We have made our covenant before God in the hush of a church … we have said the words of promise with joyful laughter among trees … we have pledged permanence through tears the night before another parting.

Every year our lives twine closer, like two trees planted and growing together. Her roots hold me strong; my branches encircle her. We are wedding each other, every day, in human joy and fidelity, and in the eyes and hands and heart of God. We say our little prayers; we are sustained.

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2 Responses to Churches don’t marry people …

  1. Carl Gregg says:

    Well said. I’m going to reflect on what parts of your blog I may need to incorporate into the initial conversations I have with couples — gay or straight — who are interested in me presiding at their wedding. About a year ago, I started using some a variation of the following language: “As an ordained minister, I preside at marriage ceremonies in which your relationship will be blessed by a community of faith; however, in support of the separation of church and state, I do not sign marriage licenses. You can contact City Hall to have your marriage recognized by an agent of the state of Louisiana.”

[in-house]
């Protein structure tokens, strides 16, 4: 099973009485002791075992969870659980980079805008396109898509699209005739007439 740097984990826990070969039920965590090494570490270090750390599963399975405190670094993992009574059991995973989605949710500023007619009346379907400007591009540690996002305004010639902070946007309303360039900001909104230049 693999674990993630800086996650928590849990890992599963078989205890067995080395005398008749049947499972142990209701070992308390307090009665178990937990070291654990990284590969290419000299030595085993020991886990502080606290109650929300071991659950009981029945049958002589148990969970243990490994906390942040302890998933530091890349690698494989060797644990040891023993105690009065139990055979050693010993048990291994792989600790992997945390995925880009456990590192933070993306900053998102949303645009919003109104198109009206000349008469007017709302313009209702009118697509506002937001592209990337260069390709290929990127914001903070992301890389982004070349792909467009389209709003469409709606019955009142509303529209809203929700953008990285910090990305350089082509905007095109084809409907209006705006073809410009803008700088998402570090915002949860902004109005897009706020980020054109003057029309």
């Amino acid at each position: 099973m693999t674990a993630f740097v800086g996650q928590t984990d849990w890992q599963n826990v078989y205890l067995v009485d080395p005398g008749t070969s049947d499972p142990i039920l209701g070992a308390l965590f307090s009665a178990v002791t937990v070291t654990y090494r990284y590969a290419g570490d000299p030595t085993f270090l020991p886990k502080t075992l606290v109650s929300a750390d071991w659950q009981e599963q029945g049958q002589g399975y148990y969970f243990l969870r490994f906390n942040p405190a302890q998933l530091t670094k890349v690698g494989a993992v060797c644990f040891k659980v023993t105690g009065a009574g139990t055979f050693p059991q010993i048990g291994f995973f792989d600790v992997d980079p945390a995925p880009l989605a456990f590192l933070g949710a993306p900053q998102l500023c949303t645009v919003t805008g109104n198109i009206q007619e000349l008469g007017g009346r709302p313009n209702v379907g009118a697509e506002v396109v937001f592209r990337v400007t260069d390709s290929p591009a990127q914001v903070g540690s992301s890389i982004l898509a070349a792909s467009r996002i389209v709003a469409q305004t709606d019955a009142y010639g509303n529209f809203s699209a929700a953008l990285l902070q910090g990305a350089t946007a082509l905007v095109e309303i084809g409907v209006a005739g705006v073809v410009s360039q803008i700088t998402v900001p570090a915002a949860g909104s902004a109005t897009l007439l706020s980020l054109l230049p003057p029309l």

2. tam121 says:

    Thanks, Carl. It is also in my notes from that day of class that the idea of officiating on behalf of church and state was one that Dr. Gorsuch acknowledged created significant tension for some pastors, such that they were not willing to be the agent of the state … very much in line with your comment.

    I have been thinking about what it would be for straight people to be in solidarity (really) with gay people not allowed to marry or enjoy the social and financial benefits of marriage. May have some more to say about that.